RFG 6: Has Science Disproved Christianity?

Discuss in ILovePhilosophy.com: RFG: SIX: Science Has Disproved Christianity

 Tim Keller’s The Reason for God Book Discussion – Part 1: The Leap of Doubt

SIX: Science Has Disproved Christianity

Dr. Francis Collins is mentioned in this chapter and is head of the Human Genome Project. He lectures on ‘faith and reason’ and theistic evolution at a Veritas Forum at U.C. Berkeley, recording found here: http://www.veritas.org/berkeley/recordings. One thing he mentions is that there are two alternative assumptions — that something which had a beginning just popped into existence … or that God (with no beginning) made that something pop into existence… and both require faith to assume them. The first assumption is just as ‘miraculous’ as the second. So – the belief that something which had a beginning just popped into existence is an implicitly religious faith assumption which is not provable by science, but also does not conflict with science. This in itself shows how science and faith are not necessarily in opposition. Science is simply restricted to natural phenomena and can say nothing of how natural phenomena came to be, or what its overall purpose is (without committing the is-to-ought fallacy). It can merely describe natural phenomena, it cannot prescribe. Feel free to give feedback.

“In chapter 6, Keller looks at the argument that science has disproven such things as a creator, an afterlife, and supernatural intervention in the universe. To counter this argument, he writes: ‘When evolution is turned into an all-encompassing theory explaining absolutely everything we believe, feel, and do as the product of natural selection, then we are not in the arena of science, but of philosophy’ (p. 87). In other words, believing that evolution rules out God and his intervention in the universe is a departure from science, and instead a decision to substitute one belief (evolution) for another (faith in God). How do you respond to this argument?” – Penguin, found here:
http://download.redeemer.com/sermons/Penguin%20Reader%20Guide.pdf  Throw in Dawkins’ insistence that the ‘scientific mind’ embrace ‘physicalist naturalism’ and Nagel’s response quoted in the chapter. Also consider this quote from Dawkins’ “Out of Eden” — “In a universe of blind physical forces and genetic replication, some people are going to get hurt, other people are going to get lucky, and you won’t find any rhyme or reason in it, nor any justice. The universe we observe has precisely the properties we should expect if there is, at the bottom, no design, no purpose, no evil and no other god. Nothing but blind, pitiless indifference. DNA neither knows nor cares. DNA just is. And we dance to its music,” [Richard Dawkins, “Out of Eden” (New York: Basic Books, 1992), 133.] This supports the idea that nature cannot prescribe and that our moral sense that there is truly right and truly wrong is a pointer to God. Freely discuss.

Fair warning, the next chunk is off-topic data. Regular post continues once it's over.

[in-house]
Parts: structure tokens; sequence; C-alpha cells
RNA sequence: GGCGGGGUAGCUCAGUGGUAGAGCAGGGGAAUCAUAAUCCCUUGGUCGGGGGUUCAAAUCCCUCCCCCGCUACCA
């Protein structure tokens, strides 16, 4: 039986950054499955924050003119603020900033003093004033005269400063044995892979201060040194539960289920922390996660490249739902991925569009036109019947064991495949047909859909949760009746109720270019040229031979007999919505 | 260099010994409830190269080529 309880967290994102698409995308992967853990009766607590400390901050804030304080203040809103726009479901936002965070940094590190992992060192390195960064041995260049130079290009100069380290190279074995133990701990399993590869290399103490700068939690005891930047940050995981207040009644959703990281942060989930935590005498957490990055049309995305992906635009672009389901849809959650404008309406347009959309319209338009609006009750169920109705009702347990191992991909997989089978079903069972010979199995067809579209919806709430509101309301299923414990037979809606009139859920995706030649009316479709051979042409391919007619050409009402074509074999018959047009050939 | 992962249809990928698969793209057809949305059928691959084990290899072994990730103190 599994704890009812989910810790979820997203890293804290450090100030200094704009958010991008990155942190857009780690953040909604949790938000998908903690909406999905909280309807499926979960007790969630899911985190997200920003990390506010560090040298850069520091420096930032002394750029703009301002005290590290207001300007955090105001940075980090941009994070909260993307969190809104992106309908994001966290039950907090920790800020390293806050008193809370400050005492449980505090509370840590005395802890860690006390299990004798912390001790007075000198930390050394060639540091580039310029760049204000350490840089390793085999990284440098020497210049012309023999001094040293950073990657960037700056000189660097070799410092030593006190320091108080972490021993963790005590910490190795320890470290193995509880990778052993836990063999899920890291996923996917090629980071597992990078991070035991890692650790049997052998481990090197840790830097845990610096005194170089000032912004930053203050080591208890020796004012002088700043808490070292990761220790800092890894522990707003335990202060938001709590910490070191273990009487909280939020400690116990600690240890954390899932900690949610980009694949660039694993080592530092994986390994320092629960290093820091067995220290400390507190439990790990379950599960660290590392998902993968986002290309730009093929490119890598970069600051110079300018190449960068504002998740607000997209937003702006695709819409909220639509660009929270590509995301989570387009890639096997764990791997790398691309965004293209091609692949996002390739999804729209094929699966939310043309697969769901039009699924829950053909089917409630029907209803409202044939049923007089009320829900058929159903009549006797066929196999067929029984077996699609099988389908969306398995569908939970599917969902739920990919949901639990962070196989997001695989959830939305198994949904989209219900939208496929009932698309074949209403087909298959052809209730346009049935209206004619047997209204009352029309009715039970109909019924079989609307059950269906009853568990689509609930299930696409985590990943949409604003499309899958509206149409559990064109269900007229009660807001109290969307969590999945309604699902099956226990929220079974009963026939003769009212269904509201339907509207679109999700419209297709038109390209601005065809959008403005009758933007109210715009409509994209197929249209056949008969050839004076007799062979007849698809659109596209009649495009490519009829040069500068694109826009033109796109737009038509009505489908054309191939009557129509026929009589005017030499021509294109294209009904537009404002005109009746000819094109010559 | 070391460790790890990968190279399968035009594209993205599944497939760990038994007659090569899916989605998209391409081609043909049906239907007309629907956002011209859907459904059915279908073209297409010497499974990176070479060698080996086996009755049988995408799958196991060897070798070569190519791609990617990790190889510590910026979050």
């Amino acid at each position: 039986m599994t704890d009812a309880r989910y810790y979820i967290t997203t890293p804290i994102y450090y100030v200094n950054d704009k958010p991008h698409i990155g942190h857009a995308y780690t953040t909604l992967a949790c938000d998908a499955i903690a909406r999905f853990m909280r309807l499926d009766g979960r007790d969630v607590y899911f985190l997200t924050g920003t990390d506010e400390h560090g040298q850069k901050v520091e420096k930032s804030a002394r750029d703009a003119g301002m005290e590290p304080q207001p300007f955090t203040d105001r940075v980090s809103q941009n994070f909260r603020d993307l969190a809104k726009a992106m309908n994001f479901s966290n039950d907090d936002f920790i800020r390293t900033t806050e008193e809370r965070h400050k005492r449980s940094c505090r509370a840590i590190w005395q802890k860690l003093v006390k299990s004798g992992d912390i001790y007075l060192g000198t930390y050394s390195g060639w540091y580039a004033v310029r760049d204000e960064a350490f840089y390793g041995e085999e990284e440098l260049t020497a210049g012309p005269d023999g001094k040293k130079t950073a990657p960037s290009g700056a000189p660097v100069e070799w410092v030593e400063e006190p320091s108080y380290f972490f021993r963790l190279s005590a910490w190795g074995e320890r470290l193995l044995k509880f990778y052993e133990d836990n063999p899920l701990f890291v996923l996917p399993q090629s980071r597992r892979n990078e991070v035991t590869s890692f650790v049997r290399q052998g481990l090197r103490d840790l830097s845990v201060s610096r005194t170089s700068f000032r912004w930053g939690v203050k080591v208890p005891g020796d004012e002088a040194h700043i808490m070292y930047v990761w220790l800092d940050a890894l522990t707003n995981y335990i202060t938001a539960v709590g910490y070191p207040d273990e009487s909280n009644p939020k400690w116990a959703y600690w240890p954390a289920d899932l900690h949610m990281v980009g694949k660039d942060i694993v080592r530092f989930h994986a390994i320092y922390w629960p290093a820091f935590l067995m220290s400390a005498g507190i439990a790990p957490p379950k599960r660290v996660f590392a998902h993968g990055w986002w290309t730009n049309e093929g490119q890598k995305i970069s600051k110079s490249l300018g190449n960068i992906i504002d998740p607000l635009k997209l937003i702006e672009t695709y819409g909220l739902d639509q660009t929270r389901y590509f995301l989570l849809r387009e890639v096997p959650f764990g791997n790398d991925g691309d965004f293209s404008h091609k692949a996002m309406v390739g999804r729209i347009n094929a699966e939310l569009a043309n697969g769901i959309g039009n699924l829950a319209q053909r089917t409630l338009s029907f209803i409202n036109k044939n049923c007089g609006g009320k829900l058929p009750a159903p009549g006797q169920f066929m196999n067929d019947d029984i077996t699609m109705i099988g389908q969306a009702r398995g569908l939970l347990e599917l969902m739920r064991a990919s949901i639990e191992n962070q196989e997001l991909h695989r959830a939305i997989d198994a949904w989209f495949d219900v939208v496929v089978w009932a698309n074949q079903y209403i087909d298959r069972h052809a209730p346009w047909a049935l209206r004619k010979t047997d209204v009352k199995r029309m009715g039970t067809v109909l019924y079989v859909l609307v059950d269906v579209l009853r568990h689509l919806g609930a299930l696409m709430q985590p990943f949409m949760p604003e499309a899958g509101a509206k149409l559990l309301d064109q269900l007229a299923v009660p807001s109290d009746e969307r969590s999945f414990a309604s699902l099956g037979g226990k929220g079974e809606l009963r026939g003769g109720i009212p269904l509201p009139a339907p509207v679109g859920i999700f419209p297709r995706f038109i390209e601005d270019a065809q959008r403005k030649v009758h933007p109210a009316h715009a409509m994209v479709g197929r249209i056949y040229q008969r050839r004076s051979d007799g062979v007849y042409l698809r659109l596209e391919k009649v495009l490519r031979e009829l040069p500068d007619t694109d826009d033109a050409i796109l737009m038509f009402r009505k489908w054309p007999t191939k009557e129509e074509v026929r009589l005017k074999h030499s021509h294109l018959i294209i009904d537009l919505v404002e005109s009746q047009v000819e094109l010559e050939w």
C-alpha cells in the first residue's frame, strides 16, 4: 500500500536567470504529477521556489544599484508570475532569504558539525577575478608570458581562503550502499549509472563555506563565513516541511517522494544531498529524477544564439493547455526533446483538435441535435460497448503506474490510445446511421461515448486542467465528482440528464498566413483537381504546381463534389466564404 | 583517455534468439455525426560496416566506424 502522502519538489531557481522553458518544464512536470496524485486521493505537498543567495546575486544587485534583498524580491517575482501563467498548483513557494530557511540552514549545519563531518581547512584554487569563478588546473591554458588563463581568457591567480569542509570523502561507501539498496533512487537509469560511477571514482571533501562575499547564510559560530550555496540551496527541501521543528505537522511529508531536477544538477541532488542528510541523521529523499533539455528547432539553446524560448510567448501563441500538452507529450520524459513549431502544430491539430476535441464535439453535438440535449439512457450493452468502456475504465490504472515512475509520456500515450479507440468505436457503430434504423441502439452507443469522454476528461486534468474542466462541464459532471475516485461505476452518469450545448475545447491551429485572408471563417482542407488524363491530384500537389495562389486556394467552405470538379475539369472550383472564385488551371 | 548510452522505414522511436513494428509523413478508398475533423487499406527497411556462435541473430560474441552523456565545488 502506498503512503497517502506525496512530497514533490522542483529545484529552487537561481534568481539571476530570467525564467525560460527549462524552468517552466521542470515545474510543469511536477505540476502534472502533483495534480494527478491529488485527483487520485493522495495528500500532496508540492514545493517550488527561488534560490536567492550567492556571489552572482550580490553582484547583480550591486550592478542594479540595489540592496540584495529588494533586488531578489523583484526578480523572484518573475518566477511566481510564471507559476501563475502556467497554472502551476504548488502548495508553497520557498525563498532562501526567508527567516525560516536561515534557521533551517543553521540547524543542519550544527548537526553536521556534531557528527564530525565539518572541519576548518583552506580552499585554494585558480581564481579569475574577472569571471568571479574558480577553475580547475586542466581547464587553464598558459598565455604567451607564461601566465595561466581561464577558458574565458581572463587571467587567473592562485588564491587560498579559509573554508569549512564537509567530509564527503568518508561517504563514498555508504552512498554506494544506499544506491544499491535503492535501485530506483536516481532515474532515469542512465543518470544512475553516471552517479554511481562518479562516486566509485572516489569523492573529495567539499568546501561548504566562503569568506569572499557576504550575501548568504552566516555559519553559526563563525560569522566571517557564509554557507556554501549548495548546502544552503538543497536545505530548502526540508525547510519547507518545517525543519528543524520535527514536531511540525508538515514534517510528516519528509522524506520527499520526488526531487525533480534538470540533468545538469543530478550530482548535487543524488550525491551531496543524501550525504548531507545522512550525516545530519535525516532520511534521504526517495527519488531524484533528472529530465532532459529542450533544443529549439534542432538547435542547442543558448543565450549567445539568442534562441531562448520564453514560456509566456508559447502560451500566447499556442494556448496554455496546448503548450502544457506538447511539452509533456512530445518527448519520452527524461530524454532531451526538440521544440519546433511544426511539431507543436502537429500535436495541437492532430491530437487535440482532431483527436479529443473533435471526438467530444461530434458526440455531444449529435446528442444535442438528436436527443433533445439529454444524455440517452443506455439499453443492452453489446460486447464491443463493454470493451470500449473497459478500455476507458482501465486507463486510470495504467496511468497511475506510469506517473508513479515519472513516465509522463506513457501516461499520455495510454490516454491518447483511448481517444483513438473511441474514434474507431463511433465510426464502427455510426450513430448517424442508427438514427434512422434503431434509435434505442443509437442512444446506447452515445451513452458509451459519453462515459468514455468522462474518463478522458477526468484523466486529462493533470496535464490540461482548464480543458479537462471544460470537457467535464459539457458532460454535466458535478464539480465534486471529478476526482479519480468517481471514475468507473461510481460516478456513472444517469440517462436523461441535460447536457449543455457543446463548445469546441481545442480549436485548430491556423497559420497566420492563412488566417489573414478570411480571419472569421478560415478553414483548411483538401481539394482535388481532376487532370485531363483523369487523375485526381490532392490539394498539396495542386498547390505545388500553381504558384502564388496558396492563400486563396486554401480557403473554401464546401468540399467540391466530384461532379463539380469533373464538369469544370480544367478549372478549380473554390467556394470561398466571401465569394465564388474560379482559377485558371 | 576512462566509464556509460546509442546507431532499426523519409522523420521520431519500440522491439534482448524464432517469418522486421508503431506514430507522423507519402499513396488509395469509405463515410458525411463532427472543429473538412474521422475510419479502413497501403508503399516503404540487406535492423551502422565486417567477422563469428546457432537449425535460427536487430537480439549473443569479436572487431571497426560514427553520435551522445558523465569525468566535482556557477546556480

There is a lot of discussion on evolution and miracles in this chapter. Keller thinks evolution is a real process compatible with both atheism and other faith assumptions, a process that does not tell the whole story (and that this is not one of the important issues to consider when weighing the central claims of Christianity), and that science cannot rule out supernatural phenomena since it is restricted to studying natural phenomena. I am not prepared to discuss evolution/creation (apart from agreeing with Keller), but if you want to discuss miracles more, go here or copy/paste from here into the current discussion:

Excerpt from discussion in ILP:

Xunzian: I was happy to see some talk of non-overlapping magisteria (NOMA). Though I do think NOMA runs into the problem of making God ever more distant from the subject at hand, reducing his role from that of a Watchmaker to a sort of disaffected CEO. But, Keller does do his best to step up and show other areas where God would be relevant to the believer.

Ichthus: googled non-overlapping magisteria (not discussed in the chapter by that title). Keller rejects it, and so does Dr. Collins. Was that a trick question, lol?

Xunzian: Sure, he rejects NOMA when he talks about it (which is good because NOMA has a lot of problems) but he co-opts a lot of its structure. A strict and absolute divide between science and religion (as Gould originally discussed) doesn’t make sense unless one of those systems is false. But I’ve seen it used since where it basically lets each area specialize independently. More of a ‘rule-of-thumb’ than a strict concept. You know, “The Bible: not a biology textbook” and “Biology: not gonna get you a relationship with God.” Which is more-or-less how I understood Keller’s argument with a few ‘God-of-the-gaps’ bits thrown in — but he didn’t rely on those as proof so I’m fine with that.